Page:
When my teammate Michael floated the idea of racing Ironman 70.3 St. George with him on Cinco de Mayo, I knew there was no way I was going to do it. I had only been dabbling in sprint and olympic distance triathlons since July, and, as a Texan, the 5th of May has always been reserved for guacamole and margaritas. That night, out of curiosity, I pulled up the official St. George race website, and, to my dismay, the course photos were far more intoxicating than any margarita on the rocks I’ve ever drunk. I registered immediately.
The swim kicked off with a rolling start into the cool waters of Sand Hollow Reserve. I’m sure some triathletes will say that it isn’t really an Ironman if you don’t get kicked in the face during the swim start, but this organized rolling start allowed the water to feel more like a busy race than an MMA brawl. With about 15 feet of visibility, it was easy to navigate other swimmers, and by taking it one buoy at a time, the swim felt like a quick and refreshing warm-up for the work to come.
We were greeted out of T1 by our first of (so very many) hills, and while that initial 300 foot gain was a wake-up call for the legs, it was also the first of (so very many) incredible views. I was so grateful for all the hill repeat brick workouts leading up to the race; they definitely kept my butt in that saddle during the race. I passed several impressively lean male athletes walking their bikes up portions of the four-mile Snow Canyon climb (an ascent that starts at mile 38-ish and would be totally evil if the scenery wasn’t so devastatingly beautiful), and, while I wasn’t progressing much faster than 4-6 mph towards the top, I never had to dismount.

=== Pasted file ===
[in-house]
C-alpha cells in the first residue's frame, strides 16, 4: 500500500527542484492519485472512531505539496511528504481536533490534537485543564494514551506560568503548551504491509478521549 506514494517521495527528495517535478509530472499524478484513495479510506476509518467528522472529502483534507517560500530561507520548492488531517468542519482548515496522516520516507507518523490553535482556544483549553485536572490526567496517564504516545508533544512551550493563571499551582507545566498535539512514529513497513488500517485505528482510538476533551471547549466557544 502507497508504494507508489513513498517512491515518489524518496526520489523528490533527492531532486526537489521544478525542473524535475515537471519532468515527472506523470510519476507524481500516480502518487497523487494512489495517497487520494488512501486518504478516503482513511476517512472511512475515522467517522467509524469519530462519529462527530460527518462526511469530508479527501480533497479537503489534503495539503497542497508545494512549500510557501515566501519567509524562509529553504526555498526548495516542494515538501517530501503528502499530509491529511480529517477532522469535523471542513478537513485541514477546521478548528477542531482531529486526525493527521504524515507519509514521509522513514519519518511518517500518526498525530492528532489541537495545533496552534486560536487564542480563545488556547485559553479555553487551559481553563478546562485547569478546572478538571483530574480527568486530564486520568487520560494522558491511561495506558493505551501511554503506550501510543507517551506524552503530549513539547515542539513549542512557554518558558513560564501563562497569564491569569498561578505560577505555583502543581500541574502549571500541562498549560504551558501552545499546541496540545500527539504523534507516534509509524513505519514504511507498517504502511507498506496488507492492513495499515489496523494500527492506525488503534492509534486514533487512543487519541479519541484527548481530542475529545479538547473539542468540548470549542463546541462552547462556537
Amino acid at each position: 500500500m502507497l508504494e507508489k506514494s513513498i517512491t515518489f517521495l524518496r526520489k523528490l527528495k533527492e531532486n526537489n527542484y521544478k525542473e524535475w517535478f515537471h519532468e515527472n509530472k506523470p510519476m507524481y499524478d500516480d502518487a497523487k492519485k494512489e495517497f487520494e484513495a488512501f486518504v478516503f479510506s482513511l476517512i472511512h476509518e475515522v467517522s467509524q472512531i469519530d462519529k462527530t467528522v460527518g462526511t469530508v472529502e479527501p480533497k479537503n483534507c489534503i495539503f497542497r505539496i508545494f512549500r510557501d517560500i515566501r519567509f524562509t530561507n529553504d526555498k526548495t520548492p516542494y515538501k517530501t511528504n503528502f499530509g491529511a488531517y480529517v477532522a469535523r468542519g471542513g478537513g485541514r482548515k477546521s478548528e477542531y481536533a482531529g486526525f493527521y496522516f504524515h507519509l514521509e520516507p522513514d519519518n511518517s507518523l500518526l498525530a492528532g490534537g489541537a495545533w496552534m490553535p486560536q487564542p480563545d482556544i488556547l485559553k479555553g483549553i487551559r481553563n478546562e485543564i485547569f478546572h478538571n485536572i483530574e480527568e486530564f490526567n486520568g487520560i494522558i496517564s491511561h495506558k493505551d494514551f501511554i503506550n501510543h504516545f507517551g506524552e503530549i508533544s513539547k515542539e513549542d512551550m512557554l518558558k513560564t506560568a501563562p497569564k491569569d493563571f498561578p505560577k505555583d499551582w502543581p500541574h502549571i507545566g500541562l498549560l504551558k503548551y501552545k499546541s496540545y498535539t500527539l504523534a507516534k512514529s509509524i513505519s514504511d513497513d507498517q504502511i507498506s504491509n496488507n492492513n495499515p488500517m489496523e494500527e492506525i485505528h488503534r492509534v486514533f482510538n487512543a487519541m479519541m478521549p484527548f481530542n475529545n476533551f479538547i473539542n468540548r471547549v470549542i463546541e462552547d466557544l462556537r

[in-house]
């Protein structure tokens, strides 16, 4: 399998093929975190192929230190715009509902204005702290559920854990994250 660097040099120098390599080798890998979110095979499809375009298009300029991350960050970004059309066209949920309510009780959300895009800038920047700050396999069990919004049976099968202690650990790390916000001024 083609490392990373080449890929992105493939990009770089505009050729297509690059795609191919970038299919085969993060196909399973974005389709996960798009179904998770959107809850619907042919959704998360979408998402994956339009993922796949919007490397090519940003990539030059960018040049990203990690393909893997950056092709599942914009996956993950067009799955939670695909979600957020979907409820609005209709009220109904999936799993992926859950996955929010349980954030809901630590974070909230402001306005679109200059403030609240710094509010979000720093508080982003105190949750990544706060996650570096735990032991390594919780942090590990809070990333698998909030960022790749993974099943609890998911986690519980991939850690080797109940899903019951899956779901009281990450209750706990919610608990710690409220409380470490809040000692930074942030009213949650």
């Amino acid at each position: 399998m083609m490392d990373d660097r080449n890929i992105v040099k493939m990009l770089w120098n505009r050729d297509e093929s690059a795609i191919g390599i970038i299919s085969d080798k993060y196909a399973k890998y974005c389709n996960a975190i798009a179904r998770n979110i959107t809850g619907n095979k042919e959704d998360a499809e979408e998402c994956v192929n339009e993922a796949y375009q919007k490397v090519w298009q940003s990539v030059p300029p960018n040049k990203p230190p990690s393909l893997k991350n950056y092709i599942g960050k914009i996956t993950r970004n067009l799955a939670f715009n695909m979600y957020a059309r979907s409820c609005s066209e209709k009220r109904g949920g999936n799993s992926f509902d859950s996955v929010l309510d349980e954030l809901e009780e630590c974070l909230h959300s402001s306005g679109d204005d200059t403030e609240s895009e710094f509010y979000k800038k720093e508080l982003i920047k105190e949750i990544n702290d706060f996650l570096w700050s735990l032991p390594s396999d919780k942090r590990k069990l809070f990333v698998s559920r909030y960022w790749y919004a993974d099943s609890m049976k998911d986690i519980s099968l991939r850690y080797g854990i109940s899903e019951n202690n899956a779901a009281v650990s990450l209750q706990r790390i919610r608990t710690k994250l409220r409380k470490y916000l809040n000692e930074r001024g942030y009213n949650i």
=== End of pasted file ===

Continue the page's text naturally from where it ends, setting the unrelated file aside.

The out-and-back run was certainly my toughest leg, for a number of reasons. There were several massive and completely shadeless hills that had me walk-running in intervals. That being said, the course offered aid stations at every mile, and walking those aid stations kept the course moving quickly. My usually half marathon pace is an 8:30 min/mile; this course had me running around a 10 min/mile. But, honestly, I cannot stress the views enough. The majority of the run was on a canyon road that towered over downtown St. George. Just looking out and remembering that I somehow ran my way up there gave me such a sense of accomplishment.
In the end, I finished my first Half Ironman in 6.5 hours, with enough gas in the tank to sprint to the finish line. I only started seriously considering my nutrition plan a few weeks before the race, but I have to say, it made all the difference!
Ironman 70.3 St. George was no walk in the state park. With 3,536 feet of elevation gain on the cycling course, a 1,267 foot gain on the run, and not a single corner of shade to be found, this probably isn’t the course to pick if you’re hunting a PR. But, if you’re like me, and an absolute sucker for the majesty of Mother Nature, you will be hard-pressed to find a more aesthetically rewarding course in the North American circuit.